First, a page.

In its use today, ‘modesty’ can be an emotional word, ringing of judgment and disdain, particularly when referring to what a person does not possess. It’s a word people can and have taken sides over.
Modesty in Today's World
- Not vain or boastful
- Decent behavior or dress
- Simple, minimal
In its use today, it can be an emotional word, ringing of judgment and disdain, particularly when referring to what a person does not possess. It’s a word people can and have taken sides over.
Masculine and Feminine Variations
Searching “modesty” online, I found images and sayings galore. And immediately noticed the majority related to the female of the species: what she shows or doesn’t show, or an inner quality of her beauty. Or her behavior of restraint to avoid being seen as less than decent or moral.
It became apparent that, what I believed to be a timeless, all-encompassing word, is generally associated with the feminine. And just as much today as in more conservative times.
It also seems that when applied to men, it is sometimes viewed as weak and unmanly.
But I think of modesty as a power word. If a person of either gender is modest, unassuming or understated in the presentation of himself or herself, that person actually has more power in that his or her qualities lay waiting to be discovered.
Attire is what most people notice immediately when seeing someone. It is a primary element in a first impression.
When you show up to an event or occasion and are not dressed in the same level of formality that the event calls for, or you are dressed in a manner that draws undue attention to yourself, it is considered immodest.
It seems to matter more if you are a woman, the level of importance varying in different cultures. A woman who attends a business meeting dressed in a slinky cocktail-style dress is assumed to be of lesser character.
A man, I think, would be judged less harshly. If he showed up in sweats he would be judged crude, but not immodest, or of lesser character.
Judith Martin, alias “Miss Manners,” agrees that modern modesty is not an easy word to define. For instance, “immodesty is to wear a bathing suit on a nude beach, thus calling attention to one’s body.”
What’s worse for her “than immodesty of dress or undress, is the current immodest fashion of dressing up one’s experience so that one appears to be more than one really is.” She goes on to say that she does not favor the “shocking policy of face-value honesty, but merely calling attention to the pleasure of being discovered to be better than one has presented oneself to be.”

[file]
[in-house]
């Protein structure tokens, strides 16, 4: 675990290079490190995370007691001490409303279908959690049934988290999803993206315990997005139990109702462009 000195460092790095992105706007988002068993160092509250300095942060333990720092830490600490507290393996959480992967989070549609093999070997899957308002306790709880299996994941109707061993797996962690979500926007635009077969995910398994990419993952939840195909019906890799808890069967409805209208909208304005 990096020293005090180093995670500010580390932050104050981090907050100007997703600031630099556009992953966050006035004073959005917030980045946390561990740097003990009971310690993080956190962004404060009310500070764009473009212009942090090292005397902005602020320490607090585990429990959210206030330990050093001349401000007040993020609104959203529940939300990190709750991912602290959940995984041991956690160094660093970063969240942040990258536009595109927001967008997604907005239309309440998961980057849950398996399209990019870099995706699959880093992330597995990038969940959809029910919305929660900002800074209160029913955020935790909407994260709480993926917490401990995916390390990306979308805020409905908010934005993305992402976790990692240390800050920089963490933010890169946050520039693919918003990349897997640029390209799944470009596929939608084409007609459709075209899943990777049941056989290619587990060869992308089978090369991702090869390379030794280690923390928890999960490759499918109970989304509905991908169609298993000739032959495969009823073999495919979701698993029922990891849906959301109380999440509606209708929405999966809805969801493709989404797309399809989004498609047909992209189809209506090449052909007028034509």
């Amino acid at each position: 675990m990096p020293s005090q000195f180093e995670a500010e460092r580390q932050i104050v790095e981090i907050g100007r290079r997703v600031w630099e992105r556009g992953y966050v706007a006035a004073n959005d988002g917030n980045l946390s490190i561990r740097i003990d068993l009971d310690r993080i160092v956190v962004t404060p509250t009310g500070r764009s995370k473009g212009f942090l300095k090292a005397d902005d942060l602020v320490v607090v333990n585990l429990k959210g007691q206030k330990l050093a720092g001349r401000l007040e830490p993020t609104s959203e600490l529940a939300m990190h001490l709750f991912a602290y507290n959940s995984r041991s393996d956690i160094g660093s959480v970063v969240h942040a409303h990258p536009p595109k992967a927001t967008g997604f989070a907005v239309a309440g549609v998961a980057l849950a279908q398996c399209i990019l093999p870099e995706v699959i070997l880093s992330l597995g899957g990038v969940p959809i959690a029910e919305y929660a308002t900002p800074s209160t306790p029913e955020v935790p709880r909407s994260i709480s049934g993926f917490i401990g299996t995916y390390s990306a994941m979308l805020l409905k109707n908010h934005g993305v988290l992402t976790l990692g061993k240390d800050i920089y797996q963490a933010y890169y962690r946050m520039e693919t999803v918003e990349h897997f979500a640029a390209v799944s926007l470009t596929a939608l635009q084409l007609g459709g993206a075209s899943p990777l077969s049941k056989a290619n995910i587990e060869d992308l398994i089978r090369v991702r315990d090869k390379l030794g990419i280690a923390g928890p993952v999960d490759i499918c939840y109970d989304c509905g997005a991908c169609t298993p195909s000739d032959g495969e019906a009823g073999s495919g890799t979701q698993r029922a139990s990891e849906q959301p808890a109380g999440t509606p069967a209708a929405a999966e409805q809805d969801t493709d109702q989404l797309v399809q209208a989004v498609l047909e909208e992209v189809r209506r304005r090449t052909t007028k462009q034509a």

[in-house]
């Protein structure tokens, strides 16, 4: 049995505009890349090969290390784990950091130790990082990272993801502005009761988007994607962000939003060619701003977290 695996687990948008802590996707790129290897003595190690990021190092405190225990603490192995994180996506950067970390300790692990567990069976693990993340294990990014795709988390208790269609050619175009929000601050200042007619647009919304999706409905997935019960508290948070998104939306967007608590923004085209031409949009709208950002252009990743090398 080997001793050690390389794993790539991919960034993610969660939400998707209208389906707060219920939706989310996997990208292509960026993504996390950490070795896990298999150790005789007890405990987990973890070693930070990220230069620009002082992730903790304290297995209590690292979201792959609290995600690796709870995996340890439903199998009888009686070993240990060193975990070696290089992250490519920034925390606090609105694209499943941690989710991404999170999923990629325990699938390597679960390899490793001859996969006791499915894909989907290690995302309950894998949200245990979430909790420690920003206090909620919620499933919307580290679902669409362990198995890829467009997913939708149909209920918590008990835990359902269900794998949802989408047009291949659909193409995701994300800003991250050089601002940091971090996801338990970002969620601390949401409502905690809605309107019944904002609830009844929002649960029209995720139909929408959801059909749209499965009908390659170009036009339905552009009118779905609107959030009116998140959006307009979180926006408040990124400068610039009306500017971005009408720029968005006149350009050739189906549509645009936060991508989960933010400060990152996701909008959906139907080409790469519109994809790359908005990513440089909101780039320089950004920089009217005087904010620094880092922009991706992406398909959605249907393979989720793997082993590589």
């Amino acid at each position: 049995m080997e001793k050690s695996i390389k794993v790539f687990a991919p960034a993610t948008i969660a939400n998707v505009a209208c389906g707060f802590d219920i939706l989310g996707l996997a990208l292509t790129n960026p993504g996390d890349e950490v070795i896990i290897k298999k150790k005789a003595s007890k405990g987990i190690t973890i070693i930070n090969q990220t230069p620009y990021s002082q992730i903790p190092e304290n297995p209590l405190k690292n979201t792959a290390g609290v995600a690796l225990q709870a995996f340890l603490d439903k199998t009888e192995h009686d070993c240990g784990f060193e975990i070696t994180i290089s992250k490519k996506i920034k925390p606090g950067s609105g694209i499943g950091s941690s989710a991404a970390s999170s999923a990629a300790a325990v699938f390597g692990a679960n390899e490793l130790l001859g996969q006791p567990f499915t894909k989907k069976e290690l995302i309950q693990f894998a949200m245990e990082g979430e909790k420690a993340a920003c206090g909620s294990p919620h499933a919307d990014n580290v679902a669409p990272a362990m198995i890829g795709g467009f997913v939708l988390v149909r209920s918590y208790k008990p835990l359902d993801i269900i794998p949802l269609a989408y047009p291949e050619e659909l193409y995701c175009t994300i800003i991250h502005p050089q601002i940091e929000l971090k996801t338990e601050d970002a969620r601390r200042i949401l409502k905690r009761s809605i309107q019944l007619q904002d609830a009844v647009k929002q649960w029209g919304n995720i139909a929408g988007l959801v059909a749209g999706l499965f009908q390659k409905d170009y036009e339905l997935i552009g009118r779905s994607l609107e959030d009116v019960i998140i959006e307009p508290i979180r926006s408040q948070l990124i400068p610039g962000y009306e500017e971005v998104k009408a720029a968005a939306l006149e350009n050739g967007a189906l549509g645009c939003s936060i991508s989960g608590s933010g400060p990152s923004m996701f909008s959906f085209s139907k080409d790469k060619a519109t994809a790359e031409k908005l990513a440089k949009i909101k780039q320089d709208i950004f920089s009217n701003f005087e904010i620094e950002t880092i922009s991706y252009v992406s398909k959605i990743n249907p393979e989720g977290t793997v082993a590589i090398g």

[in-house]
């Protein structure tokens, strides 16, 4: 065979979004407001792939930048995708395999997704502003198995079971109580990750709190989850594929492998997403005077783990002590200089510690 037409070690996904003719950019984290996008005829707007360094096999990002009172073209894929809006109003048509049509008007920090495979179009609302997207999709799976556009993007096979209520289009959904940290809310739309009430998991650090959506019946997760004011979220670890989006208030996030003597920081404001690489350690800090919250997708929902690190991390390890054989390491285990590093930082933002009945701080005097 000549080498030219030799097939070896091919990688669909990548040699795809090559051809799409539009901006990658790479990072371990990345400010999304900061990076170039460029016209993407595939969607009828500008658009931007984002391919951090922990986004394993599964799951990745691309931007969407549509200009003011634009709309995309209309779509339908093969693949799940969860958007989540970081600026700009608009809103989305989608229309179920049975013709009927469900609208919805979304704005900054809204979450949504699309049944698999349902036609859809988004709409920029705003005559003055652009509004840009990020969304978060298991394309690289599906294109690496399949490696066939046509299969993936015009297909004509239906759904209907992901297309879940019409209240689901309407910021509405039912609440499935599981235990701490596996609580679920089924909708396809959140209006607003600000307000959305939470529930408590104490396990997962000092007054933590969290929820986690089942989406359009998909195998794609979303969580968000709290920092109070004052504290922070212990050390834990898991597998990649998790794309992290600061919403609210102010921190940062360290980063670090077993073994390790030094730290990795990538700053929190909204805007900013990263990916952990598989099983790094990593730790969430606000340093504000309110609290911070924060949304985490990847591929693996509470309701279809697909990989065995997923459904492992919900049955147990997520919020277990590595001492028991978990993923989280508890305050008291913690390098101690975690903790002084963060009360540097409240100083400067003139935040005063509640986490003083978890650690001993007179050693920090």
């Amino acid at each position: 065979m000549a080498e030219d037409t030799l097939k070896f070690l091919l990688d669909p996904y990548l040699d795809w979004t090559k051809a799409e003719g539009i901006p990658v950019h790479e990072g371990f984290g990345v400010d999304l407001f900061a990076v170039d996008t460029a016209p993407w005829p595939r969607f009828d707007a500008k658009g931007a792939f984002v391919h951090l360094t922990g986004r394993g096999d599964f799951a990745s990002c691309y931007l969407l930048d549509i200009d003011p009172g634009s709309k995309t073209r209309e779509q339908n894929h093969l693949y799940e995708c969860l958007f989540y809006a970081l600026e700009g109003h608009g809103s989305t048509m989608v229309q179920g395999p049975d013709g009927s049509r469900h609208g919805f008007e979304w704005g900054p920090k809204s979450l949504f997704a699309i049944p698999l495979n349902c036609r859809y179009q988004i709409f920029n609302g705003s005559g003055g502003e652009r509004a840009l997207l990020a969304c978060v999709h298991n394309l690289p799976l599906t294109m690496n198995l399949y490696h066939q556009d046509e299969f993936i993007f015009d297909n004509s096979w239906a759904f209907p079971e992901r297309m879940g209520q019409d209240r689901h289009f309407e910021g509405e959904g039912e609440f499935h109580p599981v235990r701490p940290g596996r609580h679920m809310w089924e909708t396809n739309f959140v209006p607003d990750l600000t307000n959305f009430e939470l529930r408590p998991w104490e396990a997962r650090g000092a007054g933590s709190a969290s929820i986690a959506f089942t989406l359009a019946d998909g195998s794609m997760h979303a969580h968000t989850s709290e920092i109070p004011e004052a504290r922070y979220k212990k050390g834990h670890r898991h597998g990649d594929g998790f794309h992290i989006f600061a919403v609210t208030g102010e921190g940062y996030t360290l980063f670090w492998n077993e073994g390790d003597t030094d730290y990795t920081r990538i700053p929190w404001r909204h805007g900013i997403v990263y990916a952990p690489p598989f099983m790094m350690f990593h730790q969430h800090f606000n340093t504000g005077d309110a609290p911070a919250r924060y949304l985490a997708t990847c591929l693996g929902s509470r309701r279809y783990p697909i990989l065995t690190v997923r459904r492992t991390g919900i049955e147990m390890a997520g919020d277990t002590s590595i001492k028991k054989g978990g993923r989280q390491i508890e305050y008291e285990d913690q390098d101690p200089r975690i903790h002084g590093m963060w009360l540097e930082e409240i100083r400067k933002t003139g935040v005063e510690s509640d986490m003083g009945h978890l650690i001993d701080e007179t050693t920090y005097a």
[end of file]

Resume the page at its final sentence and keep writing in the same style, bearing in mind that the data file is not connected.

Modest behavior consists of calm courtesies. One introduces himself, participates in conversation, does not disturb, smiles and makes eye contact appropriately, and shows genuine care for himself and others.
It is the making of that person everyone refers to as “nice” before they learn she is a famous playwright, brilliant scientist, or successful businessperson.
Have more than you show, speak less than you know.
~ William Shakespeare
Etiquette occurs within context, situation and relationship. It matters where you are and why you’re there.
It defers to respect, courtesy, and kindness in every situation, context and relationship. It is gender-free and applies to everyone.
Actions of etiquette that breed modesty are:
- Know where you are!
- Intend respect, courtesy, and kindness always.
- Remain ever-mindful of what a situation calls for so that you aren’t the focus – nor are your outfit or body parts.
To be modest, is to be etiquette-ful. The elements of both appear in every aspect of our lives, encouraging quiet authenticity, and an avoidance of chaos
Contributor, Candace Smith is a retired, national award-winning secondary school educator, Candace Smith teaches university students and professionals the soft skills of etiquette and protocol. She found these skills necessary in her own life after her husband received international recognition in 2002. Plunged into a new “normal” of travel and formal social gatherings with global leaders, she discovered how uncomfortable she was in many important social situations. After extensive training in etiquette and protocol, Candace realized a markedly increased confidence level in meeting and greeting and dining skills and was inspired to share these skills that will help others gain comfort and confidence in dining and networking situations. Learn more at http://www.candacesmithetiquette.com/
Etiquette Enthusiast, Maura J. Graber, is the Site Editor for the Etiquipedia© Etiquette Encyclopedia